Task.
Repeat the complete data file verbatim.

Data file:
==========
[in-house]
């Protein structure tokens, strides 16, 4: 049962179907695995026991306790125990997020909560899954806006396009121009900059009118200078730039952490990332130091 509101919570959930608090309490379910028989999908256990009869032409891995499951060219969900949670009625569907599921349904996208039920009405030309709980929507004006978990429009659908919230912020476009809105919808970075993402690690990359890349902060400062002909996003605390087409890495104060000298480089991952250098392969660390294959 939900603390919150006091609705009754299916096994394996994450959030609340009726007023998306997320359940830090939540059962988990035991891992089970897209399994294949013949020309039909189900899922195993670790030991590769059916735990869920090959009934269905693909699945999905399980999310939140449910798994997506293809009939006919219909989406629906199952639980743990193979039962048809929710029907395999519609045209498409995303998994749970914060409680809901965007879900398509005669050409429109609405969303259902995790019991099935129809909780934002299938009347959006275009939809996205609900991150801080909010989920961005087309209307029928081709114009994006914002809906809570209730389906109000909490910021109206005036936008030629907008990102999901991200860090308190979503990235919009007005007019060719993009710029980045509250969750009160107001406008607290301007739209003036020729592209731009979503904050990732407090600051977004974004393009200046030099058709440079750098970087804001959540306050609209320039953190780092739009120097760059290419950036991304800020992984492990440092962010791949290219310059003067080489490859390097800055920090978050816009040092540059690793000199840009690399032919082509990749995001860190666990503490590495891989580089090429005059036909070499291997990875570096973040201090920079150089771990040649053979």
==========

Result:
[in-house]
């Protein structure tokens, strides 16, 4: 049962179907695995026991306790125990997020909560899954806006396009121009900059009118200078730039952490990332130091 509101919570959930608090309490379910028989999908256990009869032409891995499951060219969900949670009625569907599921349904996208039920009405030309709980929507004006978990429009659908919230912020476009809105919808970075993402690690990359890349902060400062002909996003605390087409890495104060000298480089991952250098392969660390294959 939900603390919150006091609705009754299916096994394996994450959030609340009726007023998306997320359940830090939540059962988990035991891992089970897209399994294949013949020309039909189900899922195993670790030991590769059916735990869920090959009934269905693909699945999905399980999310939140449910798994997506293809009939006919219909989406629906199952639980743990193979039962048809929710029907395999519609045209498409995303998994749970914060409680809901965007879900398509005669050409429109609405969303259902995790019991099935129809909780934002299938009347959006275009939809996205609900991150801080909010989920961005087309209307029928081709114009994006914002809906809570209730389906109000909490910021109206005036936008030629907008990102999901991200860090308190979503990235919009007005007019060719993009710029980045509250969750009160107001406008607290301007739209003036020729592209731009979503904050990732407090600051977004974004393009200046030099058709440079750098970087804001959540306050609209320039953190780092739009120097760059290419950036991304800020992984492990440092962010791949290219310059003067080489490859390097800055920090978050816009040092540059690793000199840009690399032919082509990749995001860190666990503490590495891989580089090429005059036909070499291997990875570096973040201090920079150089771990040649053979």